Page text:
I am, I am, I am seventeen brushes with death
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- ISBN: 9780525520238 (electronic bk)
1 online resource
- Publisher: 2018.
|Summary, etc.:||On seventeen occasions, Maggie O'Farrell has stared death in the face—and lived to tell the tale. In this astonishing memoir, she shares the near-death experiences that have punctuated and defined her life: The childhood illness that left her bedridden for a year, which she was not expected to survive. A teenage yearning to escape that nearly ended in disaster. An encounter with a disturbed man on a remote path. And, most terrifying of all, an ongoing, daily struggle to protect her daughter from a condition that leaves her unimaginably vulnerable to life's myriad dangers. Here, O'Farrell stiches together these discrete encounters to tell the story of her entire life. In taut prose that vibrates with electricity and restrained emotion, she captures the perils running just beneath the surface, and illuminates the preciousness, beauty, and mysteries of life itself.|
Electronic reproduction. New York : Vintage, 2018. Requires OverDrive Read (file size: N/A KB) or Adobe Digital Editions (file size: 11707 KB) or Kobo app or compatible Kobo device (file size: N/A KB) or Amazon Kindle (file size: N/A KB).
- Booklist Reviews : Booklist Reviews 2018 January #1
*Starred Review* Irish-born, Edinburgh-based O'Farrell, the author of seven ensnaring novels, including This Must Be the Place (2016), recounts events that seem more imagined than real in this gripping, episodic memoir. In 17 essays that jump back and forth in time, each titled with the name of an endangered body part, O'Farrell recounts, with peerlessly matter-of-fact lucidity, 17 nearly fatal events. She begins with "Neck (1990)," in which, at 18, she is confronted by a dangerous man on a hiking path. In "Lungs (1988)," she leaps, in the dark, off a harbor wall into the sea and nearly drowns. It is here that she seeds our curiosity by noting that a childhood illness resulted in neurological damage that initially landed her in a wheelchair and that continues to undermine her movement and balance. Yet cautious she's never been. Her astounding "brushes with death" chronicle continues with a barely averted plane crash, other near-drownings and terrifying encounters with violent men, participation in a circus act with a blindfolded knife-thrower, and a nearly fatal C-section. O'Farrell finally tells the full, harrowing, strangely beautiful story of her battle with encephalitis, only to then reveal her daughter's severe immune disorder. O'Farrell's intrepidness and determination are awe-inspiring, her experiences overwhelming, and her writing impeccable. This is a memoiristic tour de force. Copyright 2018 Booklist Reviews.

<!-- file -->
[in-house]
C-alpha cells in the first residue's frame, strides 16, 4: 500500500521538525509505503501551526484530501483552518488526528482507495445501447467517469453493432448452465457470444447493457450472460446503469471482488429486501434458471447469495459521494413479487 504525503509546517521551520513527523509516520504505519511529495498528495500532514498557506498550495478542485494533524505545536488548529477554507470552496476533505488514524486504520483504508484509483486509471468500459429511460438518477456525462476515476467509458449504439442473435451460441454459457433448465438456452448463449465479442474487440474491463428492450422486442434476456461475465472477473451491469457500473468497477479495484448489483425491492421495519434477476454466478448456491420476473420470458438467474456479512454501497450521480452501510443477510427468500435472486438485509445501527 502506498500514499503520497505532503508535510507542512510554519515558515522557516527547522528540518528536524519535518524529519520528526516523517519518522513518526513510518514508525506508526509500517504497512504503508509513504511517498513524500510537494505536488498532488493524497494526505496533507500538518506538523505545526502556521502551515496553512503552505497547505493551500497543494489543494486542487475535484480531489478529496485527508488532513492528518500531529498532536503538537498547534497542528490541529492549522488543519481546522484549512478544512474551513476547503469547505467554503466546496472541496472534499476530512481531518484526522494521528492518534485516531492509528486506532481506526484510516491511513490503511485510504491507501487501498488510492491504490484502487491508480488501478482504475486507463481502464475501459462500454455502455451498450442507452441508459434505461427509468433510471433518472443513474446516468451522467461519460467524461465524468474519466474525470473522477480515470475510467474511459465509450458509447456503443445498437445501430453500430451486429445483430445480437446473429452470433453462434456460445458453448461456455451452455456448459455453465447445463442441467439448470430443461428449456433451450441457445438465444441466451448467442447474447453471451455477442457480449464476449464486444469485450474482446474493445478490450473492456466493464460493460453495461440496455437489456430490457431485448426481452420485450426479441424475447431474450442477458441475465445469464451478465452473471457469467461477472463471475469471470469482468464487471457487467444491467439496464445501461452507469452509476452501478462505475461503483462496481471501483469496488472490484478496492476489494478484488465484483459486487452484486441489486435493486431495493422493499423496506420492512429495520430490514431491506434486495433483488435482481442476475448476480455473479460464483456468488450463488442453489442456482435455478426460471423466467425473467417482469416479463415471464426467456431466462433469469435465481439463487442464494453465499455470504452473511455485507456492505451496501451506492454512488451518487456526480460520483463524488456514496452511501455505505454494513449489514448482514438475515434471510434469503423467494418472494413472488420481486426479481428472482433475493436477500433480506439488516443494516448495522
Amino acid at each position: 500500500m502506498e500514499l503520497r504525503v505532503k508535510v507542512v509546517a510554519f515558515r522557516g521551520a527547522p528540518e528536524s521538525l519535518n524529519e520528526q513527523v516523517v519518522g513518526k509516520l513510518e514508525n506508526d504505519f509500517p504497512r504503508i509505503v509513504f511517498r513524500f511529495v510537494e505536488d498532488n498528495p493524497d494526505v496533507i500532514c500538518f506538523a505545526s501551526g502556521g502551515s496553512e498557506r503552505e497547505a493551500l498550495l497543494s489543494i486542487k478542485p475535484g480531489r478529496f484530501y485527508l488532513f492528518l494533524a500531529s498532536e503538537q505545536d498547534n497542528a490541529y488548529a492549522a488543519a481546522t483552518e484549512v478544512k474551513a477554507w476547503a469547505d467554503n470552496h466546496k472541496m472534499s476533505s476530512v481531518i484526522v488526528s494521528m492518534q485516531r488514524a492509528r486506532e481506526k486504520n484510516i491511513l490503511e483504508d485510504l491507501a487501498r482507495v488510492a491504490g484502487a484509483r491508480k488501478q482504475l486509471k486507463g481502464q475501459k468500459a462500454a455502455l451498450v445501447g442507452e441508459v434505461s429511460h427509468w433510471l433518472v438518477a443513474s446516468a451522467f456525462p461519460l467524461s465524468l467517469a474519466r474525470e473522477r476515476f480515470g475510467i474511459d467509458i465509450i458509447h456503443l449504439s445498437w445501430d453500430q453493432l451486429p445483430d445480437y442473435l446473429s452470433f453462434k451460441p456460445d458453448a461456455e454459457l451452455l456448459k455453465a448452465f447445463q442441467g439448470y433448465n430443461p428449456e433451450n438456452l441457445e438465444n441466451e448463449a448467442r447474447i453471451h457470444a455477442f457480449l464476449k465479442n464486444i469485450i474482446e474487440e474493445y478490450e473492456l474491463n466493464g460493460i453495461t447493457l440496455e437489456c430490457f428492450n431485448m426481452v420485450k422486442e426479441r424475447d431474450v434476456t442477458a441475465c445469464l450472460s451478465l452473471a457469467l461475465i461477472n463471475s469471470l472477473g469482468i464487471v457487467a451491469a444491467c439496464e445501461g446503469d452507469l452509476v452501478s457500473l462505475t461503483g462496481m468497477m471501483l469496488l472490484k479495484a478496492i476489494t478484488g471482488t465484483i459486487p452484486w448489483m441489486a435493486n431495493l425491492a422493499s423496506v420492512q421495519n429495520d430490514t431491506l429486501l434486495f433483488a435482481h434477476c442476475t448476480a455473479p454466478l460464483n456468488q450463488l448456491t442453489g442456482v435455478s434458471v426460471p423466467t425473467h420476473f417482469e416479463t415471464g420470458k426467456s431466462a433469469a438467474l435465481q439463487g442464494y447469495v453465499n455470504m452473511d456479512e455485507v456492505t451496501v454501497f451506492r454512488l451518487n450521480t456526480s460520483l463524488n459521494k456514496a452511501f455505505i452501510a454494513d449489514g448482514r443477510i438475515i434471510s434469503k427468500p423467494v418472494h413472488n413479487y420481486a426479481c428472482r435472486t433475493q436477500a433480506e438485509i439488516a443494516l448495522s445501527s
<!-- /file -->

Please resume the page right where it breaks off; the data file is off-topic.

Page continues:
Born in Northern Ireland in 1972, MAGGIE O'FARRELL grew up in Wales and Scotland and now lives in London. She has worked as a waitress, chambermaid, bike messenger, teacher, and arts administrator, as a journalist in Hong Kong and London, and as the deputy literary editor of The Independent on Sunday. Her debut novel, After You&;d Gone (2000), won a Betty Trask Award and was followed by My Lover&;s Lover (2002); The Distance Between Us (2004), winner of a Somerset Maugham Award; The Vanishing Act of Esme Lennox (2006); The Hand That First Held Mine (2010); Costa Book Award winner Instructions for a Heatwave (2013); and, most recently, This Must Be the Place (2016). www.maggieofarrell.com
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